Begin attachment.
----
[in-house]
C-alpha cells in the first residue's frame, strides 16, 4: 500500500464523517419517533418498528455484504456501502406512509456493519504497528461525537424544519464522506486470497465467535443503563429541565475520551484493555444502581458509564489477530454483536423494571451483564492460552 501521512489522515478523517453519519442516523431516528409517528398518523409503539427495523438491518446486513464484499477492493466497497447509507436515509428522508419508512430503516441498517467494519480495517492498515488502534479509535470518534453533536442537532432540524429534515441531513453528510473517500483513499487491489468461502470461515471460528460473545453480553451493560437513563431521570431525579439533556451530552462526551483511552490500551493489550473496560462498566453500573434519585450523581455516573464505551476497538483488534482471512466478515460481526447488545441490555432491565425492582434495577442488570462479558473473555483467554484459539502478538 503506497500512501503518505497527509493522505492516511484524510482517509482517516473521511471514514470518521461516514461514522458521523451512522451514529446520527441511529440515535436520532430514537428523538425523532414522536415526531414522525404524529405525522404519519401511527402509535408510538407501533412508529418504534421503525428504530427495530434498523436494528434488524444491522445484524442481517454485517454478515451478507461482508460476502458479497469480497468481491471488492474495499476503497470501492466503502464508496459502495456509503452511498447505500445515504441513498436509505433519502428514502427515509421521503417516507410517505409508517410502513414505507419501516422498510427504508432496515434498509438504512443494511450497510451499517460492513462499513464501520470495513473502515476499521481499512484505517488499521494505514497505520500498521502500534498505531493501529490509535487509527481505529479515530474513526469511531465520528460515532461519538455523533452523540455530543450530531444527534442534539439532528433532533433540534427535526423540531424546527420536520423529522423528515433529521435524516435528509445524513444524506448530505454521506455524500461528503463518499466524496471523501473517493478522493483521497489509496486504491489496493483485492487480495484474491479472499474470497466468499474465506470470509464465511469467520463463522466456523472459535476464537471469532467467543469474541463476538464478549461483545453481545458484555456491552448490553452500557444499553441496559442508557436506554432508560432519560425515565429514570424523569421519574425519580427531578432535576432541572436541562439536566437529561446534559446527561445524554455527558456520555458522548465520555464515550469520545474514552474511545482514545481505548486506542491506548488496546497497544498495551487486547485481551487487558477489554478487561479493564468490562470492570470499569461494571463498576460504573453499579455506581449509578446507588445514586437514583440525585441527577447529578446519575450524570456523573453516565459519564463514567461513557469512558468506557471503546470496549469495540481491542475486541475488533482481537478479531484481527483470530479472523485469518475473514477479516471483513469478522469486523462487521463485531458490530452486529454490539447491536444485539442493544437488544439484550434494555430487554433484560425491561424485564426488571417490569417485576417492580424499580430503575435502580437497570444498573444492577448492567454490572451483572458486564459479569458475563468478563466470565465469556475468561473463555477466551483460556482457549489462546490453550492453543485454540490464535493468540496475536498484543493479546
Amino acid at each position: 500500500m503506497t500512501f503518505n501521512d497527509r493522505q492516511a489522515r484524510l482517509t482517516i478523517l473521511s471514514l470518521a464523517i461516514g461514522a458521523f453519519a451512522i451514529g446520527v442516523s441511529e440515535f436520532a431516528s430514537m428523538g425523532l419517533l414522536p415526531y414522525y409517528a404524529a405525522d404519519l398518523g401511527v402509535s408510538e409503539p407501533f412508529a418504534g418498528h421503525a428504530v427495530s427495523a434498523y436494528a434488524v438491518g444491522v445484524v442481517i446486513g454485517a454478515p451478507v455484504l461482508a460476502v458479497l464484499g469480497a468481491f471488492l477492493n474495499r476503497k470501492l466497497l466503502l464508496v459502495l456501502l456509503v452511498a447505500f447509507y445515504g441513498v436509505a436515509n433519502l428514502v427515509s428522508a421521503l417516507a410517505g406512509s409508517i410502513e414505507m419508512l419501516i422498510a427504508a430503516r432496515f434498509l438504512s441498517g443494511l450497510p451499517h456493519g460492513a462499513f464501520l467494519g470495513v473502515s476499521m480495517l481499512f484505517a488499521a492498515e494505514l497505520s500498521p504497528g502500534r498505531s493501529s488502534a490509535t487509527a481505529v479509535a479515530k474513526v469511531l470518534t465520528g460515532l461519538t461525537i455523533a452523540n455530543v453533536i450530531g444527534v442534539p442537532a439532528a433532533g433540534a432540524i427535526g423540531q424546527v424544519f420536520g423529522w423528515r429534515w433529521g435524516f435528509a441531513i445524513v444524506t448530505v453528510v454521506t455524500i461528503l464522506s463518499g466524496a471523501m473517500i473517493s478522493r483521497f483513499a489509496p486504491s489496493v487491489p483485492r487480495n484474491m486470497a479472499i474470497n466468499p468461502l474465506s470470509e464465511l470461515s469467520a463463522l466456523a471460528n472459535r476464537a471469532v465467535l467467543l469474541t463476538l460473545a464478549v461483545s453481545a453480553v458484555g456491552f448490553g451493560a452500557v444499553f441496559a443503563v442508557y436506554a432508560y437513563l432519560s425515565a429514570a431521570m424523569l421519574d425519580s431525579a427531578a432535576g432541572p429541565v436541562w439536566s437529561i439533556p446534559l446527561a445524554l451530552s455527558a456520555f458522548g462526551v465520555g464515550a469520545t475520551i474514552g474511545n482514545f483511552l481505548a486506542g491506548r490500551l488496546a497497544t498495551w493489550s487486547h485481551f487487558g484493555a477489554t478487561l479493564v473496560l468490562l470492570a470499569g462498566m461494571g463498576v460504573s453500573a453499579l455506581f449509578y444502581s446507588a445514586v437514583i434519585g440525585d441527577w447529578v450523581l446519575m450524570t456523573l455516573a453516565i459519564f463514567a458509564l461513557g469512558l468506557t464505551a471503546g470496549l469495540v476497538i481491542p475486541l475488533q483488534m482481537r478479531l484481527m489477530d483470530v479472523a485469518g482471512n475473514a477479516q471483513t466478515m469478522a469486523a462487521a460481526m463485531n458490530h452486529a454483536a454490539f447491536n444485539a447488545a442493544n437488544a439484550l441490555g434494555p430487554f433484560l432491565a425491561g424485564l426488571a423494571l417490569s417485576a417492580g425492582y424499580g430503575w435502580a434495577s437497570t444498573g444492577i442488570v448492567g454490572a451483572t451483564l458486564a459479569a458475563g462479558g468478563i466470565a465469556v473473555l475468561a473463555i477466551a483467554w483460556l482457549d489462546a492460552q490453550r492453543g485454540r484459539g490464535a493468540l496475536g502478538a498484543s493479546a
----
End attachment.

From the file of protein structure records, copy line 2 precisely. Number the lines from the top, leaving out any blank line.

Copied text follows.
C-alpha cells in the first residue's frame, strides 16, 4: 500500500464523517419517533418498528455484504456501502406512509456493519504497528461525537424544519464522506486470497465467535443503563429541565475520551484493555444502581458509564489477530454483536423494571451483564492460552 501521512489522515478523517453519519442516523431516528409517528398518523409503539427495523438491518446486513464484499477492493466497497447509507436515509428522508419508512430503516441498517467494519480495517492498515488502534479509535470518534453533536442537532432540524429534515441531513453528510473517500483513499487491489468461502470461515471460528460473545453480553451493560437513563431521570431525579439533556451530552462526551483511552490500551493489550473496560462498566453500573434519585450523581455516573464505551476497538483488534482471512466478515460481526447488545441490555432491565425492582434495577442488570462479558473473555483467554484459539502478538 503506497500512501503518505497527509493522505492516511484524510482517509482517516473521511471514514470518521461516514461514522458521523451512522451514529446520527441511529440515535436520532430514537428523538425523532414522536415526531414522525404524529405525522404519519401511527402509535408510538407501533412508529418504534421503525428504530427495530434498523436494528434488524444491522445484524442481517454485517454478515451478507461482508460476502458479497469480497468481491471488492474495499476503497470501492466503502464508496459502495456509503452511498447505500445515504441513498436509505433519502428514502427515509421521503417516507410517505409508517410502513414505507419501516422498510427504508432496515434498509438504512443494511450497510451499517460492513462499513464501520470495513473502515476499521481499512484505517488499521494505514497505520500498521502500534498505531493501529490509535487509527481505529479515530474513526469511531465520528460515532461519538455523533452523540455530543450530531444527534442534539439532528433532533433540534427535526423540531424546527420536520423529522423528515433529521435524516435528509445524513444524506448530505454521506455524500461528503463518499466524496471523501473517493478522493483521497489509496486504491489496493483485492487480495484474491479472499474470497466468499474465506470470509464465511469467520463463522466456523472459535476464537471469532467467543469474541463476538464478549461483545453481545458484555456491552448490553452500557444499553441496559442508557436506554432508560432519560425515565429514570424523569421519574425519580427531578432535576432541572436541562439536566437529561446534559446527561445524554455527558456520555458522548465520555464515550469520545474514552474511545482514545481505548486506542491506548488496546497497544498495551487486547485481551487487558477489554478487561479493564468490562470492570470499569461494571463498576460504573453499579455506581449509578446507588445514586437514583440525585441527577447529578446519575450524570456523573453516565459519564463514567461513557469512558468506557471503546470496549469495540481491542475486541475488533482481537478479531484481527483470530479472523485469518475473514477479516471483513469478522469486523462487521463485531458490530452486529454490539447491536444485539442493544437488544439484550434494555430487554433484560425491561424485564426488571417490569417485576417492580424499580430503575435502580437497570444498573444492577448492567454490572451483572458486564459479569458475563468478563466470565465469556475468561473463555477466551483460556482457549489462546490453550492453543485454540490464535493468540496475536498484543493479546